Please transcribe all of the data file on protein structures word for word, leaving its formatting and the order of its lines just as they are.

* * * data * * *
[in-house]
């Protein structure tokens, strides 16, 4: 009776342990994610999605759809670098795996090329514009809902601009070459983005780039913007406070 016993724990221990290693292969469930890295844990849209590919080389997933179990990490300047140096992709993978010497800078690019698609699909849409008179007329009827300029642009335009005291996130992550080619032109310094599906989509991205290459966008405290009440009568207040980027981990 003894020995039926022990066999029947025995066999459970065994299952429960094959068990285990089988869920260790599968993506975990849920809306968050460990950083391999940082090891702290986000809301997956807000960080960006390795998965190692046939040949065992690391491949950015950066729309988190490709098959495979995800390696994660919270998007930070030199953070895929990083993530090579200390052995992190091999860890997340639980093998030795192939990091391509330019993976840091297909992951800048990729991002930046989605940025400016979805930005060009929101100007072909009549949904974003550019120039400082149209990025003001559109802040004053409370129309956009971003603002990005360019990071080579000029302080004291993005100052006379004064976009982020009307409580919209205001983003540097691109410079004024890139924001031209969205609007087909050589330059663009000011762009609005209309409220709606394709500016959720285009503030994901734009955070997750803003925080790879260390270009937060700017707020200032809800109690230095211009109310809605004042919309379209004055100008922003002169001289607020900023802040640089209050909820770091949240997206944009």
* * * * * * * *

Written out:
[in-house]
């Protein structure tokens, strides 16, 4: 009776342990994610999605759809670098795996090329514009809902601009070459983005780039913007406070 016993724990221990290693292969469930890295844990849209590919080389997933179990990490300047140096992709993978010497800078690019698609699909849409008179007329009827300029642009335009005291996130992550080619032109310094599906989509991205290459966008405290009440009568207040980027981990 003894020995039926022990066999029947025995066999459970065994299952429960094959068990285990089988869920260790599968993506975990849920809306968050460990950083391999940082090891702290986000809301997956807000960080960006390795998965190692046939040949065992690391491949950015950066729309988190490709098959495979995800390696994660919270998007930070030199953070895929990083993530090579200390052995992190091999860890997340639980093998030795192939990091391509330019993976840091297909992951800048990729991002930046989605940025400016979805930005060009929101100007072909009549949904974003550019120039400082149209990025003001559109802040004053409370129309956009971003603002990005360019990071080579000029302080004291993005100052006379004064976009982020009307409580919209205001983003540097691109410079004024890139924001031209969205609007087909050589330059663009000011762009609005209309409220709606394709500016959720285009503030994901734009955070997750803003925080790879260390270009937060700017707020200032809800109690230095211009109310809605004042919309379209004055100008922003002169001289607020900023802040640089209050909820770091949240997206944009």